| Richard Ryaganda
Globally, approximately 41% of all pregnancies are unintended. This means that about 99 million women each year will experience an unintended pregnancy (Guttmatcher, 2016). Around half of these pregnancies will end in abortion Ibid. In Tanzania, it is estimated that one million women get unintended pregnancy of which 39% end in abortion (Guttmatcher, 2016). As a result of in-access to safe abortion services, women are forced to keep unwanted pregnancy or procure unsafe abortion.
Most recent data from the Police Gender Desk Report, (2021) reveals that a total of 29,373 GBV cases were reported, out of which 12, 043 (41%) were cases of rape, incest and sexual assault. Whereas 6,305 (21.5%) women were raped, 5,751 (19.5%) women experienced sexual assault while other 20 women experienced incest. This high rate of rape cases was also revealed by the Minister of Home Affairs of Tanzania, Hon. Hamad Masauni when addressing the parliament on 6th April,2022, where he stated that from 2019 to March 2022, they were 19,726 rape cases out of 27,838 GBV cases, and 443 infants were abandoned.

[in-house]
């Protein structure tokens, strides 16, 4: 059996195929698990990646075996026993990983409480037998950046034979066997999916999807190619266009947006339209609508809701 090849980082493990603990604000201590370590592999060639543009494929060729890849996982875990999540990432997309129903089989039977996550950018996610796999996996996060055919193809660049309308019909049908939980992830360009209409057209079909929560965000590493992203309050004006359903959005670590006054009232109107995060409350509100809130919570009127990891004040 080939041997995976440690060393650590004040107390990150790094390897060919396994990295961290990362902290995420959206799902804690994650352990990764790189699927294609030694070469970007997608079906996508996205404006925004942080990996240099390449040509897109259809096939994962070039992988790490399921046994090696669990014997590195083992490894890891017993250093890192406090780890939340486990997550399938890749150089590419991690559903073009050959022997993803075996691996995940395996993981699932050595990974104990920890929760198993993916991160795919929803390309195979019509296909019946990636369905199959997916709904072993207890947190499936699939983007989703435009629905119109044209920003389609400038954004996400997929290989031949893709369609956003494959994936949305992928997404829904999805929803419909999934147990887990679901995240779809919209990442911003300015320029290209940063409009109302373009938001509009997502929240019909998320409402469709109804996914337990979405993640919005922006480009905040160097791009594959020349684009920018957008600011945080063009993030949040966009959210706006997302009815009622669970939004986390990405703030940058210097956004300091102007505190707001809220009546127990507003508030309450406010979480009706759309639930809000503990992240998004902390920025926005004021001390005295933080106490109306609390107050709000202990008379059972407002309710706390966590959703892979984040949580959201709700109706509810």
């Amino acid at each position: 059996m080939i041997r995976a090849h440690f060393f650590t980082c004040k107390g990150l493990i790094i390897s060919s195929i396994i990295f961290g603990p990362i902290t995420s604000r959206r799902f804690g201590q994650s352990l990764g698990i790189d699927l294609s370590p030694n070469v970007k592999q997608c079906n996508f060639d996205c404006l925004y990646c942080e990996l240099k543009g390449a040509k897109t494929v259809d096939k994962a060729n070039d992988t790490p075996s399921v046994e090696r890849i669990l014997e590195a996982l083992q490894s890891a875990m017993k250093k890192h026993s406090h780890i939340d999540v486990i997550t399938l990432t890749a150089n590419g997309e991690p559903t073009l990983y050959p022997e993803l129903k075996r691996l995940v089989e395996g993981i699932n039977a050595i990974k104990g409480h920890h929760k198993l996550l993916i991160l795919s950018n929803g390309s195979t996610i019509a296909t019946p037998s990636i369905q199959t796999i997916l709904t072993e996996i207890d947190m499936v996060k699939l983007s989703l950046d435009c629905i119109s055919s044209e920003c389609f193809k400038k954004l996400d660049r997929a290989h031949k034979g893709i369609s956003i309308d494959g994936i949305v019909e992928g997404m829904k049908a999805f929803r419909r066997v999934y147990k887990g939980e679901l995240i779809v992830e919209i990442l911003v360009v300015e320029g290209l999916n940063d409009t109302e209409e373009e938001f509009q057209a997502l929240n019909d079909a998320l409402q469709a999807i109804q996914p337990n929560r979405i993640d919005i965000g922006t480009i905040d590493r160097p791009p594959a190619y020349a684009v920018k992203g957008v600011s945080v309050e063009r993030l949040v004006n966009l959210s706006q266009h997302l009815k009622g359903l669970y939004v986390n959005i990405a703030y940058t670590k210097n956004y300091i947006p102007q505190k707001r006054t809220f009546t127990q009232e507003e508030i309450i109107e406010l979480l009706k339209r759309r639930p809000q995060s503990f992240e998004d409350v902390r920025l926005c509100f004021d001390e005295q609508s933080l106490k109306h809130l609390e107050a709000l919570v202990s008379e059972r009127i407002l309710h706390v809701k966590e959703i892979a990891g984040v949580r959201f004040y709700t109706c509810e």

This January, 2023, UMATI in collaboration with Guttmacher Institute and other partners convened 29 members of parliament from various committees. This convening’s focus was to strengthen policy makers capacity on sexual and reproductive health and rights issues and its importance to individuals of reproductive age.
The workshop also discussed challenges and complications that women and girls face when lacking good quality of care that may be caused by limited access to services due to reasons such as unavailability of service, qualified service providers or any other hindrance that contributes to increased maternal morbidity and mortality rates.
Policy makers reflected on their role in creating an enabling environment to improved sexual and reproductive health and rights service and information that will make a significant reduction of maternal deaths. Engagements of this nature helps to spark policy related conversations amongst members of parliament due to evidence that they gather.